One of the things the human race has managed to do particularly well is to find ways in which to feel superior to others, judge others and find reasons to dominate, because ‘they’ are not like ‘us’. We may be good at covering up prejudice in polite society, but it will emerge in our conversations, our attitudes and our willingness to question why we exclude others. Do we want church to mirror this or to show a different way? Peter came to realise that the Kingdom of God is broader than he understood it to be. It is in Acts that we see this demonstrated as the church begins to expand in all directions. It was kick started with Pentecost and people from a variety of nations responding to the gospel message. It happened through individuals such as the Ethiopian royal official. It happened through persecution as Christians began to migrate from Jerusalem.

So how do we move forward in developing an intercultural church?

  • Personally we find out about Christians from a different ethnicity who have made an impact. That is why I encouraged you to find out about someone and present in church. 
  • Be willing to question our own assumptions and attitudes, looking at things from a different perspective.
  • Start to make friends across the ethnic divide. It begins here on a Sunday after church.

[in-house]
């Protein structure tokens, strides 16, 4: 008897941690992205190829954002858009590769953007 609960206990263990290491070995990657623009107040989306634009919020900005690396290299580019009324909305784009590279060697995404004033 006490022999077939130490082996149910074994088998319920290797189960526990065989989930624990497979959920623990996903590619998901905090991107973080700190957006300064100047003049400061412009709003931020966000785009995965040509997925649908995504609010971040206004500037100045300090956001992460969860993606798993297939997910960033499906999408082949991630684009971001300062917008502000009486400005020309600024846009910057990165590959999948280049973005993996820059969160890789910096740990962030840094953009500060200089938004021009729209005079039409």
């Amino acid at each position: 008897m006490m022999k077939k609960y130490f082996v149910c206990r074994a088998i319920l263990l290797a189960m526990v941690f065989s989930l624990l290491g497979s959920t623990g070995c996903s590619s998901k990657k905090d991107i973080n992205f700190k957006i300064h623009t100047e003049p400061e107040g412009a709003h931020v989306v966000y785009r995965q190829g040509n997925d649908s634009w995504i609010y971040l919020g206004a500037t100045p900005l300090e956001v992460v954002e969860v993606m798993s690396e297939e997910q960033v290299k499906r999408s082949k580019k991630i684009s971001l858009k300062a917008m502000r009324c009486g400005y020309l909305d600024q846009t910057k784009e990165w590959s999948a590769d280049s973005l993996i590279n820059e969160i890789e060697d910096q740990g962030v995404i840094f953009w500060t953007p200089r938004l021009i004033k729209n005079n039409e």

• Enter into things when they are done differently, even if it doesn’t push your buttons.
  • Join in with fellowship events, with serving in the church, and just talk to people. If we don’t share together we won’t grow together.
  • 20th November.
  • If you are a reader, then read books from a different ethnic perspective; if you use the internet research some Christians from history of a different heritage; if you use YouTube listen to recordings of Martin Luther King Jr and others.
  • We have two more discussion groups for this series. It would be great if people from other ethnicities could be part of them.
  • I would like to hear from people as to how we take another step in becoming an intercultural church.

The most important starting point is to go back to the gospels and read about Jesus. Note the engagement with people who were on the margins, who faced prejudice and who came from other nations. Remember the person proclaimed to have the greatest faith came from the most unlikely background: he was a Roman soldier. 

Peter came to this conclusion: 

I now realise how true it is that God does not show favouritism, but accepts from 

every nation the one who fears him and does what is right.’ Acts 10:34-35

The Kingdom of God is broader than we can imagine. The Kingdom of God welcomes all those who come seeking Jesus and there is no favouritism. Those in the Kingdom are all one in Christ Jesus, but we are not clones.